Wednesday, December 20, 2006

Beat the Average Raise

I read an article in the Wall Street Journal today that referenced a Mercer Human Resources Consulting survey that said the average annual pay raise this year was going to be in the 3.6%-3.7% range.

The key word there was average. This is further reinforcement for the idea that you need to perform well at your job. You want to give your boss a reason to give you an above average raise.

So this year has already pretty much passed you by. Were you a mediocre performer this year? Did you do just enough to get by with outbeing fired? Are you going to get your usual 4% raise this year?

If you answered yes to any of the above questions, and you want to earn more money so that you can achieve your financial goals, you need to make a change. If you do a 180, you will be able to laugh when this same survey comes out again next year, and says the average raise is going to be 4%.

A lot of people have asked me how to make a change at work and break the yolk of mediocrity. I don't claim to be an expert at what you do, but I will offer you a few suggestions on how you might get started:

1) Ask your boss. During your annual performance review (if you are fortunate to have one), ask your boss what it will take to be labled a high performer next year. Chances are he will be able to tell you a few things, but not all bosses are prepared to give you enough feedback.

2) Answer your company's questions. Pay attention at meetings and when senior management speaks. Are there questions that keep coming up each month that nobody seems to know the answer to? Are they wondering how one competitor keeps taking all of your sales? Are they wondering why certian projects consistently come in under-budget while others come in over? I don't know what your company's questions are, but if you keep on the lookout for them, you will definitely begin to notice them. Take your best shot at answering them. Even if you don't come up with a solution, if you find some new insight, your boss will appreciate that.

3) Get some training. Do you always find yourself asking a coworker for help creating an Excel spreadsheet? Does someone else always get assigned to work on projects because of their knowledge of MS Access? There are plenty of classes and books out there designed to improve your skills in these areas and others. Maybe your company will even pay for them!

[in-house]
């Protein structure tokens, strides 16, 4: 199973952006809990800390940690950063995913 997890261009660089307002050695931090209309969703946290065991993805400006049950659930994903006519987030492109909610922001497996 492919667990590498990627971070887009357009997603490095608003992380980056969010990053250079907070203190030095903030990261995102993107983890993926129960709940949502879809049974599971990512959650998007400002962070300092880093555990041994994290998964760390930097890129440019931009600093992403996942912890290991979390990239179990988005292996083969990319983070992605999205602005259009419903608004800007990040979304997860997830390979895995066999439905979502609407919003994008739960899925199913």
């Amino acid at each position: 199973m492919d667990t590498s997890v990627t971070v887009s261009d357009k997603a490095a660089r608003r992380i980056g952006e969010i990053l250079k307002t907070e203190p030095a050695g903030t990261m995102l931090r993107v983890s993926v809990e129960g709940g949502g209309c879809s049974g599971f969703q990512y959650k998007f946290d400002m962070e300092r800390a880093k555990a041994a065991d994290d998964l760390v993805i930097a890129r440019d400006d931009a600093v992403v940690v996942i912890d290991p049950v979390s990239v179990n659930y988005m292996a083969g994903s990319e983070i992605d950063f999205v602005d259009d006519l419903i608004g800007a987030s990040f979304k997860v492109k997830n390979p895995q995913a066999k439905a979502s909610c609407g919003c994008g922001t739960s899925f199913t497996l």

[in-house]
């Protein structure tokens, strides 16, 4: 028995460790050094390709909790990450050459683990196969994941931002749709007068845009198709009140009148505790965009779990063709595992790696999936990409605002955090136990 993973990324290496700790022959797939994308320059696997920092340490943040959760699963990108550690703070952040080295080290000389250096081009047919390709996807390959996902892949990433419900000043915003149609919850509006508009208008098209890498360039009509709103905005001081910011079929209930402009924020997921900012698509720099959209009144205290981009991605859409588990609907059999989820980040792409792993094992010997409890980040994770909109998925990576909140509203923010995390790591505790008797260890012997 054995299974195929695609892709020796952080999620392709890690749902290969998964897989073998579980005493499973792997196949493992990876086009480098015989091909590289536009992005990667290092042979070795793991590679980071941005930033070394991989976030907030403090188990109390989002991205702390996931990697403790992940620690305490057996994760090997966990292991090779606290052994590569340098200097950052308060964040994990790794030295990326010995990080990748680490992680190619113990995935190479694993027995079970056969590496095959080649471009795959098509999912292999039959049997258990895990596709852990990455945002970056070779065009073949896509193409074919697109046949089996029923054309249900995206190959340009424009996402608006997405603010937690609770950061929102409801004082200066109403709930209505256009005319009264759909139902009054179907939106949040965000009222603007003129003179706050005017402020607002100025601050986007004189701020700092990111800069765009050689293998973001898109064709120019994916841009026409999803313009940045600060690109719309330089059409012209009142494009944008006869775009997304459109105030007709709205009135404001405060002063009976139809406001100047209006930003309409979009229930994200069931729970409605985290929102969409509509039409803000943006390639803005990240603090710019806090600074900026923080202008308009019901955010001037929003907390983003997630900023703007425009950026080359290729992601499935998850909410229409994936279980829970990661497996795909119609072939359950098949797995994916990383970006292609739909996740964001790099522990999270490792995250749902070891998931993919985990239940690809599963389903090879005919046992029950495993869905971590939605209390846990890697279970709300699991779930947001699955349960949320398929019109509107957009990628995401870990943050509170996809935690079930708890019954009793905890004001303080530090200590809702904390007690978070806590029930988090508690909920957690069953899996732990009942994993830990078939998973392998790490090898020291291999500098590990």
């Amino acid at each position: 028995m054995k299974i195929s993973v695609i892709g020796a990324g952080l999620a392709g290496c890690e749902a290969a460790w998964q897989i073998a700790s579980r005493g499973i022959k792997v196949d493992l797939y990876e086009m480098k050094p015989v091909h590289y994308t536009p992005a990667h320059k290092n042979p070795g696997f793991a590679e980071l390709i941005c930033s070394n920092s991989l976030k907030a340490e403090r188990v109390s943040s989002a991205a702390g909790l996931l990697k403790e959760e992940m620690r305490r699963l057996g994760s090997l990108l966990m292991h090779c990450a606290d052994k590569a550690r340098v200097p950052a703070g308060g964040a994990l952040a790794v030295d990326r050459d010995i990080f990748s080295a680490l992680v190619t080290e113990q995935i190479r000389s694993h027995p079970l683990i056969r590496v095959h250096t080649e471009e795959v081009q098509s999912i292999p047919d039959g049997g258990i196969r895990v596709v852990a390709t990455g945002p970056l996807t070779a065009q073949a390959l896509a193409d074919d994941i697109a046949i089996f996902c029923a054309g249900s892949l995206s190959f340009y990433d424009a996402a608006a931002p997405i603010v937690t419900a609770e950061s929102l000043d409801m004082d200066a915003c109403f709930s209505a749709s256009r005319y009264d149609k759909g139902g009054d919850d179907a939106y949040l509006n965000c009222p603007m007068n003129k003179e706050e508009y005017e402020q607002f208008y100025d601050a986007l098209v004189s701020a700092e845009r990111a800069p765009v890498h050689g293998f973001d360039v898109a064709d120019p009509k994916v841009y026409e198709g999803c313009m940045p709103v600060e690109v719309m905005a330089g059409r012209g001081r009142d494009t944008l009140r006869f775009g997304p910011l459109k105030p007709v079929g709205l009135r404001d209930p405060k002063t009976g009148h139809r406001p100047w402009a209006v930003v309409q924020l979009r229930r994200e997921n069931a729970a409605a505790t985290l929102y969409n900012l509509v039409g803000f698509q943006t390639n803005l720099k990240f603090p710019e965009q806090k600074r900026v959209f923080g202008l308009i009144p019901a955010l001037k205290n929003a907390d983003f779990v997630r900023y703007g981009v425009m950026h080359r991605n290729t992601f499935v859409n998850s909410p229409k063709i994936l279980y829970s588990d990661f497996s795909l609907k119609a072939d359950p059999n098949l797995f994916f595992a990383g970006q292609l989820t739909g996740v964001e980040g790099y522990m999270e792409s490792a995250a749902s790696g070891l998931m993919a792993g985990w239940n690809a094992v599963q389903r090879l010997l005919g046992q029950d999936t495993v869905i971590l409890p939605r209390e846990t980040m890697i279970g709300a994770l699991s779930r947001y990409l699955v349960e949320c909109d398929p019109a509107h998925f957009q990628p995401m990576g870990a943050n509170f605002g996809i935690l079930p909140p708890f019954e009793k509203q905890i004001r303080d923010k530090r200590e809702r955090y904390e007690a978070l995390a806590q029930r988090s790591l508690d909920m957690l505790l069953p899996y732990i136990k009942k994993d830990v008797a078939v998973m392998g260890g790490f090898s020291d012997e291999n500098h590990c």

4) Watch the star performers. Is there someone in your group who is your boss's "go-to" person when they have important projects to work on? If that person isn't you, you need to observe the go-to person and how they work. Do they get in much earlier than you? Do they have better contacts within the company than you have? What do they do that is different, and how can you gain their skills?

5) Read. Reading is one of the most underrated ways to improve your performance. The more you read about your company and your industry, the more ideas you take in, the more you are able to speak intelligently about important current events, the smarter you will be perceived. Don't take this to the extreme, however. We've all worked with the low-level brown-noser who reads an article or something and attemts to impress everybody with their knowledge. Usually this ends up working against them because people resent anyone who tries to flaunt their knowledge. A sincere effort to better educate yourself on your company and your industry will pay huge dividends down the road.

My lowest raise was something like 7.5%. Admittedly I am still young and haven't had the chance to really settle into a career yet, but I intend to do everything possible to keep my streak of above-average raises alive!

You can check out the Journal article here:

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